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The Art of Friendship

November 30, 2012

Jessica V. Chiu in Paris Review:

Philia, the root of Philadelphia, roughly translates to “friendship” in Aristotle’s Nicomachean Ethics, an enduring source for understanding the ethics of friendship. Aristotle identifies three essential bases for friendship: utility, pleasure, and virtue. Friendships of virtue, Aristotle believes, are ideal because only they are based on recognition. (…)

Friendship has never seemed both more important and less relevant than it does now. The concept surfaces primarily when we worry over whether our networked lives impair the quality of our connections, our community. On a nontheoretical level, adult friendship is its own puzzle. The friendships we have as adults are the intentional kind, if only because time is short. During this period, I began to consider the subject. What is essential in friendship? Why do we tolerate difference and distance? What is the appropriate amount to give? And around this same time, I discovered the curious, decades-long friendship between the writers Sherwood Anderson, Theodore Dreiser, and the sculptor Wharton Esherick. Their relationship seemed to me model in some ways; they were friends for over twenty years, mostly living in different cities. Each man was dedicated to pursuing his own line of work, and the insecurities and single-mindedness of ambition seemed analogous too to the ways that adulthood can separate us from our friends. (…)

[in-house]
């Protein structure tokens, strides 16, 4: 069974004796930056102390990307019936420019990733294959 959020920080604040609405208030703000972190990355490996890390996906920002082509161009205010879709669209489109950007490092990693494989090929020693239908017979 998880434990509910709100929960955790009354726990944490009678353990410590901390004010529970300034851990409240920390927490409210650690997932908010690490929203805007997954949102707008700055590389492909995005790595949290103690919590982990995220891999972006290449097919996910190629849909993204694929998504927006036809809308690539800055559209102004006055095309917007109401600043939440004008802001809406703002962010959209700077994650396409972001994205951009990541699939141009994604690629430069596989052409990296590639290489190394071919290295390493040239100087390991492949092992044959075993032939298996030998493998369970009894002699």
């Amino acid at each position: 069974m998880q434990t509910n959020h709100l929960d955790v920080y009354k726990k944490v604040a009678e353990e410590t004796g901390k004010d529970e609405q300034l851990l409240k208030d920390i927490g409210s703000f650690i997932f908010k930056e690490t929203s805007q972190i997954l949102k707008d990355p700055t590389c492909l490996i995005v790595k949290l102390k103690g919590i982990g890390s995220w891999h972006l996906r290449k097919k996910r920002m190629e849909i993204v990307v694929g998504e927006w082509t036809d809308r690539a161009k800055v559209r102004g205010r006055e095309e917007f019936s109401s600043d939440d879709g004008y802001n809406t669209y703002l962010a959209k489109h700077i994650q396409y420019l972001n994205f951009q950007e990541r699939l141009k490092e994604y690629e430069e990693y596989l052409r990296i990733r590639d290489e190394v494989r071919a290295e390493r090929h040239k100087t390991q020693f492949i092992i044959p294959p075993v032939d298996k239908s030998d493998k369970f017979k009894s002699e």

The letters between Anderson, Esherick, and Dreiser are rich in the Aristotelian pleasure. Letters sent between 1920 and 1940 note arrivals, departures, delays, and visits to and from homes in Paoli, rural Virginia, New York City, and Mount Kisco. The men sailed on the Barnegat Bay, walked together in woods, drank and socialized together. They were ribald. Esherick’s papers include letters decorated with lusty doodles, a bosomy woman showering nude, a sketch of Anderson’s enormous rear end. Utility, too, emerges in material and emotional support. (…)

Friendship, Aristotle suggests, is the most immediate form of public personhood; it motivates a person for moral excellence, ennobles us to become a stronger unit for a social whole. And yet, the thing is this: the very material of friendship is the exchange of it. In friendship, sentiment is the relationship. Friendship may have a public aspect, but it is essentially a private exchange. If the letters between Anderson, Esherick, and Dreiser showed me anything, it is that friendship remains the special provenance of those who live it … Friendship is a return, as variable as we are. [More]

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